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Here is my interpretation: The first error reported seems to be "gzip: stdout: No space left on device" and then an installation fails (probably related to this out of space error). It is followed by a cascade of dependency issues, since installation of this first package fails.

How many partitions do you have? If you have separate partitions for /home and /, it might happen that you see some available space on the drive but still get an out of space notice since the available space is on a different partition.

  • Right, I have /home and /. What can I do to fix this problem? Thanks. – Anderson Zhu Aug 27 '16 at 16:35
  • To avoid misunderstanding, you will always have /home and /. What I am pointing to is whether they are on different primary/logical partitions of your hard drive. If unsure, please post the output of "blkid -o list". – Copper Aug 27 '16 at 21:50
  • the output added – Anderson Zhu Aug 28 '16 at 14:30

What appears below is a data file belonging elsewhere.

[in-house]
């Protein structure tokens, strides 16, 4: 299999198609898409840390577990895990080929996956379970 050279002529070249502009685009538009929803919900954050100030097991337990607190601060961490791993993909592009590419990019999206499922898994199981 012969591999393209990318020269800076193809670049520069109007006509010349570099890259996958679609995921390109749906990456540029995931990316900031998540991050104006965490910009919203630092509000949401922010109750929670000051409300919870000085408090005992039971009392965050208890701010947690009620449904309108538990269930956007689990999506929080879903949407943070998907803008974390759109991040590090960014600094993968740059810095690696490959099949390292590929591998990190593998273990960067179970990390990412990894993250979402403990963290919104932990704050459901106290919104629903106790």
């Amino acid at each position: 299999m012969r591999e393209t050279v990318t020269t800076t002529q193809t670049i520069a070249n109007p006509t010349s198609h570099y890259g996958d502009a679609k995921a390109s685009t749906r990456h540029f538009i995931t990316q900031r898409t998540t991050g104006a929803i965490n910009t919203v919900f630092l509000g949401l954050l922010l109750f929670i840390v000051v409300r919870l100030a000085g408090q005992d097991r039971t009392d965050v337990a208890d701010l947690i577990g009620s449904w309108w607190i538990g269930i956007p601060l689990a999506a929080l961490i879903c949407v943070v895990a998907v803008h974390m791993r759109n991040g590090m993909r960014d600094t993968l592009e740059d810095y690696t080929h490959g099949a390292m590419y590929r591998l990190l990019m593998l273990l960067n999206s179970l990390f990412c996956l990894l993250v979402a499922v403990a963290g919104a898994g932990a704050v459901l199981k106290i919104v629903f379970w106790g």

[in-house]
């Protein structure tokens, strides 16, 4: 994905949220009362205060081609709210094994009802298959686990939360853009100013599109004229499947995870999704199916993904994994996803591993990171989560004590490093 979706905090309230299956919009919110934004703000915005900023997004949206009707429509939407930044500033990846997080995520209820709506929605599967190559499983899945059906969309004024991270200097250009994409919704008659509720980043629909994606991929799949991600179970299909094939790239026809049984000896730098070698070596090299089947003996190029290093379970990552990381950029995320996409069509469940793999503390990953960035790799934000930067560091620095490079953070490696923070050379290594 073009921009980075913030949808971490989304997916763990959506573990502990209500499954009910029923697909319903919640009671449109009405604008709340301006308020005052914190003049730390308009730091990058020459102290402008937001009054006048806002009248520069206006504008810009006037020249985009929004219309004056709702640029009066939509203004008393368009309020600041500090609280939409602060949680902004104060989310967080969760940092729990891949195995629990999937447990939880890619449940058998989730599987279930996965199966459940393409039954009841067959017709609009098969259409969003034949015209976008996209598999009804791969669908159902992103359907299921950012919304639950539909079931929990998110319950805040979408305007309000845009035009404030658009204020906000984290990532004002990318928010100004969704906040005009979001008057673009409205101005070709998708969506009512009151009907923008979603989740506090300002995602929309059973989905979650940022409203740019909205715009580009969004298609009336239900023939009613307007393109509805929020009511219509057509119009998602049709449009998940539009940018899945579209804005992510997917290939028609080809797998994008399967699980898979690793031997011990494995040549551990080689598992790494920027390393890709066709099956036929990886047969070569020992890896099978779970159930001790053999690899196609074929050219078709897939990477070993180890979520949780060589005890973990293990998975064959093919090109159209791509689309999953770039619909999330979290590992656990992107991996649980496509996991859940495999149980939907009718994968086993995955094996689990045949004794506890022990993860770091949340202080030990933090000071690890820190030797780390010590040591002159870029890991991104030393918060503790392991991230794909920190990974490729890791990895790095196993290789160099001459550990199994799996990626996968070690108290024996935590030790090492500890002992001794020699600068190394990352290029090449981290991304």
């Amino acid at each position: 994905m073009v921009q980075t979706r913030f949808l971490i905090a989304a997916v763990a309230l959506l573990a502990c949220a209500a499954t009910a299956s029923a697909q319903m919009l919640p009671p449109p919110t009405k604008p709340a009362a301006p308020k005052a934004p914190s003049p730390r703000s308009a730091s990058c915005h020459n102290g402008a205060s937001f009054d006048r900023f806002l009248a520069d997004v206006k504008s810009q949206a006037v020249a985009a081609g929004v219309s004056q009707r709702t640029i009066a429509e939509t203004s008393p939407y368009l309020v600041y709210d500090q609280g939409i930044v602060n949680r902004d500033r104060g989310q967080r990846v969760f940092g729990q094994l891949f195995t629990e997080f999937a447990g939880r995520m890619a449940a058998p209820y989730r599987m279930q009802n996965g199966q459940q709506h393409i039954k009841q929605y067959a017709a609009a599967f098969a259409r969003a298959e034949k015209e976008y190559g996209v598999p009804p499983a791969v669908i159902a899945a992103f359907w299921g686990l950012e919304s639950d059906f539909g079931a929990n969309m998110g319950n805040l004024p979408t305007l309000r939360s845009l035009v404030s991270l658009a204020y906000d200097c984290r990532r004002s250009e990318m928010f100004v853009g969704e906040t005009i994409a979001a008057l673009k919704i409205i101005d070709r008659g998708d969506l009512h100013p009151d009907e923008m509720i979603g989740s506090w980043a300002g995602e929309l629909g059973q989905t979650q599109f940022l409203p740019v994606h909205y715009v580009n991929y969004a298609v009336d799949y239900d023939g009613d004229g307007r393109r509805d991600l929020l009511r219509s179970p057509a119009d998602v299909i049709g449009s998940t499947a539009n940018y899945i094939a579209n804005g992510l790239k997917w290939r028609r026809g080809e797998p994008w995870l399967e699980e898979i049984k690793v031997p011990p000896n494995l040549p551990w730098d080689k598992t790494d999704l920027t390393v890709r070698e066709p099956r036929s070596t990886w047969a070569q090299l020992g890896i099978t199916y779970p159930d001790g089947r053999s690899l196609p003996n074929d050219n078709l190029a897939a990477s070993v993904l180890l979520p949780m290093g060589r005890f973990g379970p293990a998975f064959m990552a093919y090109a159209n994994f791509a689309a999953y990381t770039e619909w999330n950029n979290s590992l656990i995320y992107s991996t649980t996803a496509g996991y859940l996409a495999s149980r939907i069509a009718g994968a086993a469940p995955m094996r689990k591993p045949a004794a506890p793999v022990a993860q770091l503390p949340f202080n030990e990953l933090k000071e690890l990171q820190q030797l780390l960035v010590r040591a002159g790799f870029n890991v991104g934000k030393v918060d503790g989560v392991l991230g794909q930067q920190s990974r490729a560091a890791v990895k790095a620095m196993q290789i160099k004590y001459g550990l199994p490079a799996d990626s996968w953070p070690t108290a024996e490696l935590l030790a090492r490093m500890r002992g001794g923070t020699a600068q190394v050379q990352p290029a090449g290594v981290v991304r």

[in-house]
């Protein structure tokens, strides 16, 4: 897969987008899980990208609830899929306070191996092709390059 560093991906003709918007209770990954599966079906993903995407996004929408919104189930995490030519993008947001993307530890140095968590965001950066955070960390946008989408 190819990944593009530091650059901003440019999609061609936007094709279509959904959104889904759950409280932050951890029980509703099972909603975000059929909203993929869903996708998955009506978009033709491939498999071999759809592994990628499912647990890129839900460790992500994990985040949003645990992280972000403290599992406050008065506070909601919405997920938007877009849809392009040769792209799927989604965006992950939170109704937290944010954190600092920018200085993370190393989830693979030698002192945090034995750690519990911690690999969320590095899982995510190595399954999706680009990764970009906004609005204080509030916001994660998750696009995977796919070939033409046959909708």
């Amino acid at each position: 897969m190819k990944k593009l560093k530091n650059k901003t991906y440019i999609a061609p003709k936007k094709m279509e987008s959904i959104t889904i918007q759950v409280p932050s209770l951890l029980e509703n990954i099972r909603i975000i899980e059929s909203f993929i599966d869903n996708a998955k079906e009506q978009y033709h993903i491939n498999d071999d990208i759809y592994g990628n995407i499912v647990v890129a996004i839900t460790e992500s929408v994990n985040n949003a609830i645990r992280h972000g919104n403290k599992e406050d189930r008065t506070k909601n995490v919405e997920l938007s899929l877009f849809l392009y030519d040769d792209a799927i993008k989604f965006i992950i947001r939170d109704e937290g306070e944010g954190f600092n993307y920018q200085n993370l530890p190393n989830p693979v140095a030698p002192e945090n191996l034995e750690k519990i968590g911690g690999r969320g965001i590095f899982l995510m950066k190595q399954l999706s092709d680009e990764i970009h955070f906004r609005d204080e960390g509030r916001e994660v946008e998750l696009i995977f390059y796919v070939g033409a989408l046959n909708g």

• As far as I understand, you do not have a separate /home partition (else we would have seen something mounted such as "/dev/sdbx /home". So nothing to generate space here. Is it a dual boot? You seem to have an sdb3 that is not mounted. If some space available there, you can perhaps try to steal some space from sdb3, say using gparted, this might help: askubuntu.com/questions/66000/how-to-merge-partitions – Copper Aug 28 '16 at 18:43
  • On the other hand, you seem to be running an old version of Ubuntu. If there are no compatibility issues etc., it might be an excellent timing for a reinstall, during which you can re-define the partition sizes (select "Something else" option during installation and resize.). – Copper Aug 28 '16 at 18:49